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Jesus, the Good Samaritan

October 26, 2015

Jesus, the Good Samaritan

Arguably, the parable of the Good Samaritan is Jesus’s best-known story. It has all the classic elements of a great tale—tragedy, tension, a surprising twist and, most importantly, a happy ending.

It’s also difficult to overstate the effect this parable has had on western culture. In a sentence: this short story radically and permanently redefined the word “neighbor” to include even our most despised enemy. After the Good Samaritan, a neighbor can no longer be narrowly defined as someone living in close proximity. Before Jesus’ masterful redefinition the command to “love one’s neighbor” (Leviticus 19:8) just made good practical sense. Even the ancient pagans understood this. As the Greek poet Hesiod remarked, “Especially be cordial to your neighbor for if trouble comes at home a neighbor’s there.”[1] So before Jesus, to “love your neighbor” was really to “love your self”, since it was in your best interest to have good relationships with those who lived nearby.

The Good Samaritan changes all of this. There was no chance of reciprocity in what the Samaritan did for the helpless Jewish victim. Let’s think back to the story. A traveling (and presumably) Jewish man is ambushed by thieves, assaulted and left for dead. A Jewish priest and then a Jewish Levi both ignore the man and walk a wide path around the helpless victim. Now the unexpected turn in the story, a Samaritan, the long time enemy of the Jew, sees the wounded man and lavishly pours out his oil and wine upon the bleeding injuries of the stranger. Further, he places him on his own animal and tends to his wounds throughout the night at a nearby inn. Even more incredibly, the next morning the Samaritan prepays lodging for the man as he recovers and offers to pay for any future expenses the wounded man incurs during his recovery.

Ethical Application

Jesus’ piercing question: “Which of these three, do you think, proved to be a neighbor to the man who fell among the robbers”?, changed history. (Luke 10:36) To love my neighbor isn’t based on utility or reciprocity or self-interest; it’s based on the principle of unconditional love for our fellow man. It’s based on the idea that human beings should receive unconditional love from one another.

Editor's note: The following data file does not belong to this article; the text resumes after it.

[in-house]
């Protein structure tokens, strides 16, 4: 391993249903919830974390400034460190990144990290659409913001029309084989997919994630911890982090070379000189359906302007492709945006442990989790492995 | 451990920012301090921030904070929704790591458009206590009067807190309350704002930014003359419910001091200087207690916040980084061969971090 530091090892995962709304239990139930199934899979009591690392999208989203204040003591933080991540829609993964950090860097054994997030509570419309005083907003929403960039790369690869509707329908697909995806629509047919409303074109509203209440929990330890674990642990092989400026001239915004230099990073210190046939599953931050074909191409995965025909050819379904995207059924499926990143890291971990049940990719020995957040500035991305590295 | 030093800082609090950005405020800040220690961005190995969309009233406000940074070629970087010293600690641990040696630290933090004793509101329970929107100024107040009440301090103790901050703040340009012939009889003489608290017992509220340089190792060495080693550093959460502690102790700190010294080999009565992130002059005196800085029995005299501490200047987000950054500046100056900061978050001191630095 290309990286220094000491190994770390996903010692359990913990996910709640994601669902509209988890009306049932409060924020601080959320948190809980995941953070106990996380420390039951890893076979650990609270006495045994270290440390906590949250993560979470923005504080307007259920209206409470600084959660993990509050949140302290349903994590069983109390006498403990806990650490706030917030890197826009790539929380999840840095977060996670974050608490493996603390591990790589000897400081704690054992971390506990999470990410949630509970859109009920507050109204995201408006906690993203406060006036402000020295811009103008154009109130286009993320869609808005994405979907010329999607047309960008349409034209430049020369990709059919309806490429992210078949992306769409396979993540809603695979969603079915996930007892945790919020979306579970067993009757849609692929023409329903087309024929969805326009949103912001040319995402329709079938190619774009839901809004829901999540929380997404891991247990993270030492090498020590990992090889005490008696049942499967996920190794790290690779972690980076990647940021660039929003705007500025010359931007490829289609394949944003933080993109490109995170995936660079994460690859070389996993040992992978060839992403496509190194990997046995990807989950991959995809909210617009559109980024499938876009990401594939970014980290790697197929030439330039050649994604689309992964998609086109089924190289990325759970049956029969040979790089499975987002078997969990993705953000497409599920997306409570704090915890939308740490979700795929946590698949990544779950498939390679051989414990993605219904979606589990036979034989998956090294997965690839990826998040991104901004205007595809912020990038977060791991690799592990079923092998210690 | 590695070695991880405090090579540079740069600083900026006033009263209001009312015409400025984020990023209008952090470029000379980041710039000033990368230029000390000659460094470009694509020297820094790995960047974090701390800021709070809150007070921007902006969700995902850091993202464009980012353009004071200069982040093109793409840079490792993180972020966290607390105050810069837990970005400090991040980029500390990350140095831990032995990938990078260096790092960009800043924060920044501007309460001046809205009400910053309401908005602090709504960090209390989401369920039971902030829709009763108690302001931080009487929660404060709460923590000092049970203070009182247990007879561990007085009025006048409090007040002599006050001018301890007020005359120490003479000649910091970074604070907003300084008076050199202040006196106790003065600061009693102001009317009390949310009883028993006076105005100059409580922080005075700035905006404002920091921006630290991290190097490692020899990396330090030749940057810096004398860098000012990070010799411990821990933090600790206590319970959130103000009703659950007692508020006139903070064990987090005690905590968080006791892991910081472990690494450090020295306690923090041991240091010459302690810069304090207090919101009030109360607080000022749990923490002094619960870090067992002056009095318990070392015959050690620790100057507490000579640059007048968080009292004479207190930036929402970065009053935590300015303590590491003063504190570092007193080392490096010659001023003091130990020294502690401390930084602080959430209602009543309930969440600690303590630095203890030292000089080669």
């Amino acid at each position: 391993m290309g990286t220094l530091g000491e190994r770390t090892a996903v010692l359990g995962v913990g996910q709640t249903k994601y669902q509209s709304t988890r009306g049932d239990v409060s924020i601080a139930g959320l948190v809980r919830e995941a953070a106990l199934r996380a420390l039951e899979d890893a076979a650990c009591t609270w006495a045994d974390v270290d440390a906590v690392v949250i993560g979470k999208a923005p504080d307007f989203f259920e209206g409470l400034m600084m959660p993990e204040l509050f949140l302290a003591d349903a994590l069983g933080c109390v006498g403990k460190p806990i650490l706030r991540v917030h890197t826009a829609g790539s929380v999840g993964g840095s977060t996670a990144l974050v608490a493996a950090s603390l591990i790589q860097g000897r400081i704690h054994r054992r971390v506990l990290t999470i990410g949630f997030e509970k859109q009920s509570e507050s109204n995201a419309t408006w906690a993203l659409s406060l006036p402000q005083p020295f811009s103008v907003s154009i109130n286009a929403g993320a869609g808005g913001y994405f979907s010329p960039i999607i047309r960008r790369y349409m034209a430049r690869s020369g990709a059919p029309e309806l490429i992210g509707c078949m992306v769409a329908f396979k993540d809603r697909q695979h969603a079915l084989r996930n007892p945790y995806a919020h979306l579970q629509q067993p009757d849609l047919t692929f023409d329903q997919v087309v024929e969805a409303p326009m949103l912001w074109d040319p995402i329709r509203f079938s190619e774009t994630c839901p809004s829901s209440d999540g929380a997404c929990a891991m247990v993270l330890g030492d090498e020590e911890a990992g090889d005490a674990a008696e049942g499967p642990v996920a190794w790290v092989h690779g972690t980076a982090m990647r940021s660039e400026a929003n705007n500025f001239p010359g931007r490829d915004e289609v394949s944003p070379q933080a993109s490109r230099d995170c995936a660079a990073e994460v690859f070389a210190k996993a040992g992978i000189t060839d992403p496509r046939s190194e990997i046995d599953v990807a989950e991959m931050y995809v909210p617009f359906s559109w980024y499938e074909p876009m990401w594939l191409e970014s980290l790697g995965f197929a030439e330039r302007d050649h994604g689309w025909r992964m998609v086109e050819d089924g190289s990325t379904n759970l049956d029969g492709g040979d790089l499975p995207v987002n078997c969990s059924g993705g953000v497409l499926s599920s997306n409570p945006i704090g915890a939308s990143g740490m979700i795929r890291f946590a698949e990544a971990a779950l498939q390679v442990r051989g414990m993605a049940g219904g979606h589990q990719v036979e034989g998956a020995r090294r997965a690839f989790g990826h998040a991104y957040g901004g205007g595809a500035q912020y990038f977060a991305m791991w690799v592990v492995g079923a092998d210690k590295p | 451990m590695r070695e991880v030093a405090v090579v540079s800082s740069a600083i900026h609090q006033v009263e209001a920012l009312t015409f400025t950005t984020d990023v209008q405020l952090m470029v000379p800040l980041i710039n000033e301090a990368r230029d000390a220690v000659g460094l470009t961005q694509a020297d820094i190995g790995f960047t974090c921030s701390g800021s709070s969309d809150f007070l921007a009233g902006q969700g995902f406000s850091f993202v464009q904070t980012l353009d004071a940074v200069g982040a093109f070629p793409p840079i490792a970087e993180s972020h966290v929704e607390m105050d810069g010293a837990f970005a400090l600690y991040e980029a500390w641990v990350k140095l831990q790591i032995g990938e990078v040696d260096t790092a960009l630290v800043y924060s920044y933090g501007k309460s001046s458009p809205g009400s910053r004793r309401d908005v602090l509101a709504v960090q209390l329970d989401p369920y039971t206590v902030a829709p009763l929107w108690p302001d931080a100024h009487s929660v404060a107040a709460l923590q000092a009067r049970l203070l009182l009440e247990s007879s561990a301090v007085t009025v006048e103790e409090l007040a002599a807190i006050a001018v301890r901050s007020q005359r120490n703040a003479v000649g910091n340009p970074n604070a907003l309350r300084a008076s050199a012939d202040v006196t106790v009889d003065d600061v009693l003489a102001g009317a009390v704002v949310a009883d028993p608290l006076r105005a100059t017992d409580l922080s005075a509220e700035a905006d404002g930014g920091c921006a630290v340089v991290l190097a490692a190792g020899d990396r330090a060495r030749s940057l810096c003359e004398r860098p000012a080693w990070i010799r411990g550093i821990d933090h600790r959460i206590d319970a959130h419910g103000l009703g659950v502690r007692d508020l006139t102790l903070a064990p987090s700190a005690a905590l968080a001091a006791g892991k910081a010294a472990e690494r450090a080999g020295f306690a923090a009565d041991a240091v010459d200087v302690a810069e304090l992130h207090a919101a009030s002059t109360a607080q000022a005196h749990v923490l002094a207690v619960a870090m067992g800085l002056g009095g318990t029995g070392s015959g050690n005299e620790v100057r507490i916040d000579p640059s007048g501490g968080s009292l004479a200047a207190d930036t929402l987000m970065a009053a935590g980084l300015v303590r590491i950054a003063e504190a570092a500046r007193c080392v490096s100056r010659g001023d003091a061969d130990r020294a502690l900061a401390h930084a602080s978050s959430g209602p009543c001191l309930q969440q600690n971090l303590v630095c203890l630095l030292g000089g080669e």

Why? Why should we love our enemies? Why did Jesus teach this? Our enemies certainly don’t deserve our love! There are two answers. First, imago dei (The image of God)—human beings were created in the image of God. The imprint of the Creator places immeasurable intrinsic value on humankind. This is why crimes against humanity are so heinous. Secondly, and more significantly, incarnation (God in the flesh)—God, in Jesus Christ, took on human flesh (see John 1:14; Philippians 2:6-8). As the classic Christmas hymn Oh Holy Night beautifully sings, when Jesus came, “the soul felt its worth.” God demonstrated His appraisal of our worth when He became flesh in order to save us.

Theological Application

And this brings us back to the Good Samaritan story. Where is Jesus in this story? Is there a “Christ figure” in this parable? Appropriately, he’s at the center. I think we should view Jesus as the Ultimate Good Samaritan. His rescuing love was lavished poured out upon us. We were the helpless, dying man wasting away in our sin and despair. Jesus, like the Samaritan, binds up our wounds and carries our sorrows (Isaiah 53:4). However, unlike the Samaritan, rescuing us cost Jesus his very life. You see, the Good Samaritan story doesn’t simply teach us to love our neighbor; it doesn’t just teach us that our neighbor includes our enemy, it teaches even a grander lesson. It teaches us the lengths God will go to save us. It shows us our helplessness, the ruin sin has caused, and powerfully demonstrates the lavish, self-giving love of our Great God!

Pastoral/Personal Application

As a Jesus follower, I am called to follow in his steps (I Peter 2:23). I am called to be a “Good Samaritan”. Obviously, there is a unique way in which only Jesus can save the human race but that doesn’t mean there’s not a role for me to play. But how can I be a “Good Samaritan” today? I haven’t seen too many wounded strangers bleeding out on the side of the road lately. These things happen and certainly if we see that, I have a moral obligation to help. But in order to apply this story, I must expand our understanding of the wounded and hurting. If Jesus told the story today, he would likely address the cold indifference I show to those with silent struggles and messy addictions. Surely, he would address the non-verbal cues that I loudly shout when I’m too busy to get involved with someone’s struggle. The truth is the wide path I walk around difficult people mirror the indifference of the Jewish Priest and Levi in the story. I must ask God for His compassion and love to embrace my neighbor’s struggle and “bear his burden and so fulfill the law of Christ” (Ephesians 4:2; Galatians 6:2). God, in Christ Jesus, bore my burden; he carried my sorrow. I am called to do the same.

[1] As cited in Paul and the Gift, John M. G. Barclay p.25


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